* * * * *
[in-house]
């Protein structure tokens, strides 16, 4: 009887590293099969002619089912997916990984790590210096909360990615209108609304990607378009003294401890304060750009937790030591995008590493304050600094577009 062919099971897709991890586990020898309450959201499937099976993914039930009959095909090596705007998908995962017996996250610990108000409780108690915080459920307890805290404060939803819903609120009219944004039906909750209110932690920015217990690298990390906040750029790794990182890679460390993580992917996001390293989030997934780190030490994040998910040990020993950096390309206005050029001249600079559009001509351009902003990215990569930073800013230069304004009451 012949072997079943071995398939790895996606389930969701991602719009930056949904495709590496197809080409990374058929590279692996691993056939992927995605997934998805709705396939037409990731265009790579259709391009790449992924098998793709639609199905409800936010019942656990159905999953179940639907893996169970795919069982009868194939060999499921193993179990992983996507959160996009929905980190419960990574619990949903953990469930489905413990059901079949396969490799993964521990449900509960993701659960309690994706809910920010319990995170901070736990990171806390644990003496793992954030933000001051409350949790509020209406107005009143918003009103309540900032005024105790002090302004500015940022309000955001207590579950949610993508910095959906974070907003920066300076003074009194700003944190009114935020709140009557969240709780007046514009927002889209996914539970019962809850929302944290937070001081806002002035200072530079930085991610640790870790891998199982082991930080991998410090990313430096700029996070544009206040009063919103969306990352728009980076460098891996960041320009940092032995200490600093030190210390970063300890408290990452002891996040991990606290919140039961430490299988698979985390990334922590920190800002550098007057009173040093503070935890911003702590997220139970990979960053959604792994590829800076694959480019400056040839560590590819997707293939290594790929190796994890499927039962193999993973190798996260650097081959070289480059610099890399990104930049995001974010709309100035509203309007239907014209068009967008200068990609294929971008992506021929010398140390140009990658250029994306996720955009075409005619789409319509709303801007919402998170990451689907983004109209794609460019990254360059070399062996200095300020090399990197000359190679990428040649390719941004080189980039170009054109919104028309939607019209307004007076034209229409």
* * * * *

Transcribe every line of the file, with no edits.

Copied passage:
[in-house]
């Protein structure tokens, strides 16, 4: 009887590293099969002619089912997916990984790590210096909360990615209108609304990607378009003294401890304060750009937790030591995008590493304050600094577009 062919099971897709991890586990020898309450959201499937099976993914039930009959095909090596705007998908995962017996996250610990108000409780108690915080459920307890805290404060939803819903609120009219944004039906909750209110932690920015217990690298990390906040750029790794990182890679460390993580992917996001390293989030997934780190030490994040998910040990020993950096390309206005050029001249600079559009001509351009902003990215990569930073800013230069304004009451 012949072997079943071995398939790895996606389930969701991602719009930056949904495709590496197809080409990374058929590279692996691993056939992927995605997934998805709705396939037409990731265009790579259709391009790449992924098998793709639609199905409800936010019942656990159905999953179940639907893996169970795919069982009868194939060999499921193993179990992983996507959160996009929905980190419960990574619990949903953990469930489905413990059901079949396969490799993964521990449900509960993701659960309690994706809910920010319990995170901070736990990171806390644990003496793992954030933000001051409350949790509020209406107005009143918003009103309540900032005024105790002090302004500015940022309000955001207590579950949610993508910095959906974070907003920066300076003074009194700003944190009114935020709140009557969240709780007046514009927002889209996914539970019962809850929302944290937070001081806002002035200072530079930085991610640790870790891998199982082991930080991998410090990313430096700029996070544009206040009063919103969306990352728009980076460098891996960041320009940092032995200490600093030190210390970063300890408290990452002891996040991990606290919140039961430490299988698979985390990334922590920190800002550098007057009173040093503070935890911003702590997220139970990979960053959604792994590829800076694959480019400056040839560590590819997707293939290594790929190796994890499927039962193999993973190798996260650097081959070289480059610099890399990104930049995001974010709309100035509203309007239907014209068009967008200068990609294929971008992506021929010398140390140009990658250029994306996720955009075409005619789409319509709303801007919402998170990451689907983004109209794609460019990254360059070399062996200095300020090399990197000359190679990428040649390719941004080189980039170009054109919104028309939607019209307004007076034209229409």